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Following in the Footsteps of Anita Borg

Anita Borg

“The wave is cresting, and you can ride it,” Professor of Computer Science and Engineering Phyllis Frankl exhorted the attendees at “Girls Talk Tech,” an event organized by Office of Enrollment Management and held in early October. Frankl, a keynote speaker, was referring to major ongoing efforts to diversify the STEM workforce and achieve gender parity in the engineering fields—an initiative that many across the country are calling 50/50 by 2020. 

Those efforts were readily apparent at the event—mounted in honor of pioneering computer scientist Anita Borg, who has been lauded for breaking the “silicon ceiling” and encouraging other women to join the technological revolution, not as bystanders, but as active participants and leaders.

During a panel discussion moderated by doctoral candidate and cyber privacy expert Tehila Minkus, sophomore Linda Nguyen, Google engineer Nicole Power, and ZocDoc representative Anshu Singha explained what their typical days are like (the answer is busy!) and gave advice born of their experiences in breaking their own silicon ceilings.

Anshu was there not simply to give advice, however. Acting as a recruiter for ZocDoc, a young company seeking to improve the way patients find doctors and make appointments, she explained that while only seven of the company’s 70 engineers were women, ZocDoc was actively seeking to improve those figures and had numerous internships and even entry-level positions available.

Representatives from several major companies, including Twitter and HBO, echoed her sentiments. “We intend to increase the overall representation of women in the company to 35% as quickly as possible, certainly by the end of 2016,” the Twitter recruiter explained. “And we want to see similar jumps in the number of underrepresented minorities joining our workforce as well.” (Twitter has won widespread praise for making its diversity goals public and for promising to be held accountable for meeting them.)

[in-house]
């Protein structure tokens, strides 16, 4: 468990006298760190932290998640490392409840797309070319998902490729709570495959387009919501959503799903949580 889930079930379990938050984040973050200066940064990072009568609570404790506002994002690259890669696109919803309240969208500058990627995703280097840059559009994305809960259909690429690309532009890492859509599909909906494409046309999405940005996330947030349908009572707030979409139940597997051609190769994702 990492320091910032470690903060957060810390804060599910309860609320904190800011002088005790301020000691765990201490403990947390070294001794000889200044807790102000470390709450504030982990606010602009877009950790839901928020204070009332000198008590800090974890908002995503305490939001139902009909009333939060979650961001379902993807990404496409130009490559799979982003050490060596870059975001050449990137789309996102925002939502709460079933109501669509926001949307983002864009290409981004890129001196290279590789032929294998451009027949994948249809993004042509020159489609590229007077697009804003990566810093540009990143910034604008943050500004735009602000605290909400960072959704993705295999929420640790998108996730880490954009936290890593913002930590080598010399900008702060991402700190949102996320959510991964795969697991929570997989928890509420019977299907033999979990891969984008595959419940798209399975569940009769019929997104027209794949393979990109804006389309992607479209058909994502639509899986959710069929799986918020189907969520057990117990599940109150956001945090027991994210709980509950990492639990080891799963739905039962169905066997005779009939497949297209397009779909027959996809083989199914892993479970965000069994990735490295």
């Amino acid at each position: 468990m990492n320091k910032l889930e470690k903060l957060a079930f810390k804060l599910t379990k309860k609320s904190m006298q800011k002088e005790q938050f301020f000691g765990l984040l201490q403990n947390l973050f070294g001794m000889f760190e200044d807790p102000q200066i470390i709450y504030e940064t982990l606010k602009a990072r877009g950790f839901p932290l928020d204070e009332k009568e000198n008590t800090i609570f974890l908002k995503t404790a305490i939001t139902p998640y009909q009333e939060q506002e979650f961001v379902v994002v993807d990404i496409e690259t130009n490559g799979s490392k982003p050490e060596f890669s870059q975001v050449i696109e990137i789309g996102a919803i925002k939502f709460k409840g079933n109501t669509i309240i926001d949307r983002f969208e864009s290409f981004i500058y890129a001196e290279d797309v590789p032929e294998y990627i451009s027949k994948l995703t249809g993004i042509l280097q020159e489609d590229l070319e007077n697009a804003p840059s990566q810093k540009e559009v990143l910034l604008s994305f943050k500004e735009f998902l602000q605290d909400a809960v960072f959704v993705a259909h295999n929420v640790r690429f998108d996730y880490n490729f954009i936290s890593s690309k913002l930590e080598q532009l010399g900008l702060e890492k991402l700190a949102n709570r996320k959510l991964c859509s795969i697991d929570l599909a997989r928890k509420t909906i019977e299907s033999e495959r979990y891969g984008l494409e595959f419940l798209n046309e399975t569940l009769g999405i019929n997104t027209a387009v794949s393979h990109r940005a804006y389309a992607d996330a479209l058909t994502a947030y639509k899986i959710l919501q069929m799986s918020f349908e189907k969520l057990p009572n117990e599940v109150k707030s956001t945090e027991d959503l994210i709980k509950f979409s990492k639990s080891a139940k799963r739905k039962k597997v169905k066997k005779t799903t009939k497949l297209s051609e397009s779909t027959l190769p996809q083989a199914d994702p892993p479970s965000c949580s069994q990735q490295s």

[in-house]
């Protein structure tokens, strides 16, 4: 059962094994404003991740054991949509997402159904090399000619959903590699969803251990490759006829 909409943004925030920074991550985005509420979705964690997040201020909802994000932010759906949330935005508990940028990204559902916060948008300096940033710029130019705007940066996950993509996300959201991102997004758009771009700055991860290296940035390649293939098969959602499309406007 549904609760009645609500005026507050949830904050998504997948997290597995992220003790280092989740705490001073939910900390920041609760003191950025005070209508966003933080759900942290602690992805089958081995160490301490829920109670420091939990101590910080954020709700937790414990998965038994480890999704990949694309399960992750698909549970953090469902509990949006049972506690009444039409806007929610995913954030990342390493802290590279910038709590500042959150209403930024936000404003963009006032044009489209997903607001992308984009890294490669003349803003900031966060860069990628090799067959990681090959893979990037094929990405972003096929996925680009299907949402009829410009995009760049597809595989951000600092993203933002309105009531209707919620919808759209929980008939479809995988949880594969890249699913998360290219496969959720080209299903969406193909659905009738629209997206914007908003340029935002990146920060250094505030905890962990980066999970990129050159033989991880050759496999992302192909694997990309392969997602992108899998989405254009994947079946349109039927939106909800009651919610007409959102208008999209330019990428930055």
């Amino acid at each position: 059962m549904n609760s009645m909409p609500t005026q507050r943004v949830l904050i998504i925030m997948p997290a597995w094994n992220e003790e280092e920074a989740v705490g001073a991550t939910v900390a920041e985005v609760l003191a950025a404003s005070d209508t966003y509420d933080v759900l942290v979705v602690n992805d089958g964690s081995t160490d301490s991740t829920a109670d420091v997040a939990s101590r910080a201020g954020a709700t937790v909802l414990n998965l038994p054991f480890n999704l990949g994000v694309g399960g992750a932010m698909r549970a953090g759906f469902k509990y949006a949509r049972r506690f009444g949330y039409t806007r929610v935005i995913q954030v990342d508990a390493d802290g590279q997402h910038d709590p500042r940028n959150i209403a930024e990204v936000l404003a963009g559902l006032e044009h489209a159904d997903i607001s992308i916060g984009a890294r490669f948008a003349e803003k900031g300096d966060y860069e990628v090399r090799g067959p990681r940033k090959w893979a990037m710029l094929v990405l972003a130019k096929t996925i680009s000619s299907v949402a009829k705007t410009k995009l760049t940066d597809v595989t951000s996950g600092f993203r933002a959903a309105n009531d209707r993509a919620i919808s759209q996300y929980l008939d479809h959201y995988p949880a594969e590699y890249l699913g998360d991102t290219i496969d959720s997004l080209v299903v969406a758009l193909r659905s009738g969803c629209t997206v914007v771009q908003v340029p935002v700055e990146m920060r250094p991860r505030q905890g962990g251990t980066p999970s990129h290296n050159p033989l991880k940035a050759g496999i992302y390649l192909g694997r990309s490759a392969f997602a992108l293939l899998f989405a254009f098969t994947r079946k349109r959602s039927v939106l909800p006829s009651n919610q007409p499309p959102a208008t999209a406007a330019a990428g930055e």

“We provide a great opportunity to work at the nexus of technology and entertainment,” the HBO rep asserted. “And we’re always looking for software professionals who are inventive, creative, and flexible across a variety of disciplines, including program management, test, and design. I hope that the young women here tonight will check out our internship program and other initiatives.”

One student who was eagerly checking out the plethora of career possibilities on display at the event was Katherine Scott, who expects to earn her master’s degree in Management of Technology in 2017. “It’s exciting to see so many companies that not only provide wonderful, challenging work environments but who are also interested in maintaining dynamic and diverse workforces,” she said. “It makes me feel confident that I’ll find an employer whose values align with my own and with whom I’ll be proud to work.”